• how good are your witnesses? (See our video on what makes a good witness for more information on that particular topic.)
  • And finally, how long will it take to bring your case to resolution in a court of law?
  • It can be two or more years from when you file a lawsuit until you get a jury verdict. Is that an amount of time that you can wait? Maybe, maybe not. That will be up to you.


The point is each of these factors is very particular to you and your case, but the better each of these factors are, the closer you’ll want your settlement to be to that policy limit.

Now let’s talk about when you shouldn’t settle your injury case. Believe it or not, you can settle your injury claim too quickly. There are two main reasons for this, and the first it just has to do with medical insurance.

You don’t know the total amount of your medical bills

If you had medical insurance such as Medicare, Medicaid, or some private insurance that paid the bills for your injury care, you’re going to owe them money. And if you settle your case too quickly, they may not know the total that you owe before you settle your case, and you could end up owing more money at the end than you recover from the other insurance, and that would be an awful outcome.

You don’t know how this injury will impact your future

The second reason you don’t want to settle your injury claim too soon is that you only get one chance to do it. Unlike other insurance claims like medical insurance, unemployment, even workers’ comp, there’s only a single personal injury settlement.

It’s meant to cover all of the harms and losses past, present, and future.

If there’s still a chance that you need medical care in the future, and in particular, something serious like surgery, then it is best to wait until you’ve had that care or that surgery and see if you recover.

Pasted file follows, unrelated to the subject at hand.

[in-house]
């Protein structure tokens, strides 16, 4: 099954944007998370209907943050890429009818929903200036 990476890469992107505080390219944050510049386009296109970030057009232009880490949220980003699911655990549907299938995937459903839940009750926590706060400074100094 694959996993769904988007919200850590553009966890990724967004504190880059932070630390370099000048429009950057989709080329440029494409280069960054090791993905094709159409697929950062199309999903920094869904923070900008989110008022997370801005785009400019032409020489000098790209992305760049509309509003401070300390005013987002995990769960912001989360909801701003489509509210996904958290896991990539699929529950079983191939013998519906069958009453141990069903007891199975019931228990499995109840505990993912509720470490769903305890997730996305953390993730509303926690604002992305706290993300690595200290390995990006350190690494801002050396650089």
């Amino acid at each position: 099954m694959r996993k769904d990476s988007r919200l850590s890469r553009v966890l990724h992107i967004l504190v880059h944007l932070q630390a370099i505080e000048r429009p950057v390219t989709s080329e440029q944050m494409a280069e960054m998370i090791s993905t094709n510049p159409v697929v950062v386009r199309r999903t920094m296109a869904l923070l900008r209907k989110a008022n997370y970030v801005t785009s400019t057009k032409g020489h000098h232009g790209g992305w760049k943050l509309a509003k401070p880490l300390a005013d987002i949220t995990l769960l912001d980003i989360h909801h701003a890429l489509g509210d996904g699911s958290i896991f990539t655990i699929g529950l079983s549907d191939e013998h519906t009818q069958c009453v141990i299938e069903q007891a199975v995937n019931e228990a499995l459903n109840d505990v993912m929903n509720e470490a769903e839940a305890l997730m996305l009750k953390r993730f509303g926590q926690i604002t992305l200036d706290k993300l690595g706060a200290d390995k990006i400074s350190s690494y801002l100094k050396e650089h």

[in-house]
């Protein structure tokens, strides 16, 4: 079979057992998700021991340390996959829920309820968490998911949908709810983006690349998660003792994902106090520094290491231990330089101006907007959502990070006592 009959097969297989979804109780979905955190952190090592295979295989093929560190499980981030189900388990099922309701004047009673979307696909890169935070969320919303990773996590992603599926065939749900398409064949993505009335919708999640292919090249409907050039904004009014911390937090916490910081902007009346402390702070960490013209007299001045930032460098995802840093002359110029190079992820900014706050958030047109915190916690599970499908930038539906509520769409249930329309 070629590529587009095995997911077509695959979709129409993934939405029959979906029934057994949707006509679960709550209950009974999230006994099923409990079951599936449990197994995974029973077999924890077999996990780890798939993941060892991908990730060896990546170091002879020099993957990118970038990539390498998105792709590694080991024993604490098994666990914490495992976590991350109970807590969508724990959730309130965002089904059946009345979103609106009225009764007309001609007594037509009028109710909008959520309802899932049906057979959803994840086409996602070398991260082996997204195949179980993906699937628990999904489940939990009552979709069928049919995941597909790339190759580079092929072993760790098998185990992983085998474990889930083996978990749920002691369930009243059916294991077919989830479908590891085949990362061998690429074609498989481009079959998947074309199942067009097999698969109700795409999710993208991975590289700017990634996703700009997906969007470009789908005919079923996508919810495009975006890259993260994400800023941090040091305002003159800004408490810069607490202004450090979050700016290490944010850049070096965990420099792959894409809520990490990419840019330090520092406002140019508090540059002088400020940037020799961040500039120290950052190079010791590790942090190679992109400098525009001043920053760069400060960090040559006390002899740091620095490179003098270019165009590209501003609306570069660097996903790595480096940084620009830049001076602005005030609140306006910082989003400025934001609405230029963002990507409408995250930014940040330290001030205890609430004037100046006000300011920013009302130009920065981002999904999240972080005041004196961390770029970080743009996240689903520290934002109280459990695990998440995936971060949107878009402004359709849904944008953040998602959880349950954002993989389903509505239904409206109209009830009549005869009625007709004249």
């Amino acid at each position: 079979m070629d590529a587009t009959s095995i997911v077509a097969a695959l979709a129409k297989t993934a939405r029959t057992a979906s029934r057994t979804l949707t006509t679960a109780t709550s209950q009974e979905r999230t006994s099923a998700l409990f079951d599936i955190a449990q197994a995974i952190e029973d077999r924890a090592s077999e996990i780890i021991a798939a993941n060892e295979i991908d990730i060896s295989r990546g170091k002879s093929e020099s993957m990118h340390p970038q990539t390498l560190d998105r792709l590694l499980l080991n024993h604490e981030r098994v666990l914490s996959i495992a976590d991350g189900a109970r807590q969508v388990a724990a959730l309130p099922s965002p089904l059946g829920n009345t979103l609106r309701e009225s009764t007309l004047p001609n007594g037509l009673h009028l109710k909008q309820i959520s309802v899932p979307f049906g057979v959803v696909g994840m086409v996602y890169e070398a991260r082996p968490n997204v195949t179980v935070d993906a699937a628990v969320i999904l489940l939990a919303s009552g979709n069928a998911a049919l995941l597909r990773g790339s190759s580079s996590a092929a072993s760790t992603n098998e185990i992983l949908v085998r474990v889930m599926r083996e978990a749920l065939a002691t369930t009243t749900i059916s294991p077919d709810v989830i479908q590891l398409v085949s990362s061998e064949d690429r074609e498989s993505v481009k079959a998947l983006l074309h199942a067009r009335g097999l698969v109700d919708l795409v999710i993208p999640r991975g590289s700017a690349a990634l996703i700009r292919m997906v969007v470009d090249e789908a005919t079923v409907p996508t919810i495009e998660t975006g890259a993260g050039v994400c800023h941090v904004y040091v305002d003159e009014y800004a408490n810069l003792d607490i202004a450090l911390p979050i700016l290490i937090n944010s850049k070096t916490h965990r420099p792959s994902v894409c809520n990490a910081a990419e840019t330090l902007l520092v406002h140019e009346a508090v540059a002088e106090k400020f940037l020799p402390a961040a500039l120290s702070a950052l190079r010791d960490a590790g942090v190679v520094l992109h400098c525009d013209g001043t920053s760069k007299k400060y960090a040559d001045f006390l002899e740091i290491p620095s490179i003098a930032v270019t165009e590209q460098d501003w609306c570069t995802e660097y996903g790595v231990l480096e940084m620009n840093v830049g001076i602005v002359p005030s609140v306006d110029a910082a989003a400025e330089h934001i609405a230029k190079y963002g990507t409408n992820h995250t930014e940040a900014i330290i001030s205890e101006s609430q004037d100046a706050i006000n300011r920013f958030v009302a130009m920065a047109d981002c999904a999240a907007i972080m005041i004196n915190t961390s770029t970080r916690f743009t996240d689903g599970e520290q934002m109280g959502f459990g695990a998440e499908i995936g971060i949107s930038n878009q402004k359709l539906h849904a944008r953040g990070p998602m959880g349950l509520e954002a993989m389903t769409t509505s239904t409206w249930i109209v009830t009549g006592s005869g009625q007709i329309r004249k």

And if not, then you’ll at least need a doctor who will go on the record to say that more likely than not, you’re going to need that surgery or other medical care, and this is how much it’s going to cost.

Now that’s important evidence to have because you can now include the cost of that medical care as part of your claim’s settlement.


So your takeaways from today’s video should be these. First of all, remember that insurance companies use computer software to determine your case’s value, and most of the information they get comes from your medical record.

Don’t ever take the first offer because they’re always prepared to negotiate. It can be easy to settle your case if your injuries are severe.

The insurance adjuster offers you all of the money that’s available within the policy limit. Keeping in mind that you may also have under-insured motorist coverage or some other kind of liability coverage that might be available to you for which you’ll need to get consent before you can accept that policy limit.

In most cases, though, you’ll have to make some choices, and these choices will be based on the specific circumstances of your case, including the quality of your evidence and the timeframe that you have in mind for recovery.

Remember, in most cases, you don’t want to settle your case if you’re still actively treating for your injuries. Unless you’re careful, you’ll lose the right to recover for those future harms and losses, should they happen.

So that’s it for today. I hope you found the video helpful about the top 3 Frequently Asked Questions about Burlington Car Accidents. If you did, please like and subscribe to our channel, and let us know in the comment section below if there’s anything else you’d like to hear about. Thanks for watching and we’ll see you next time.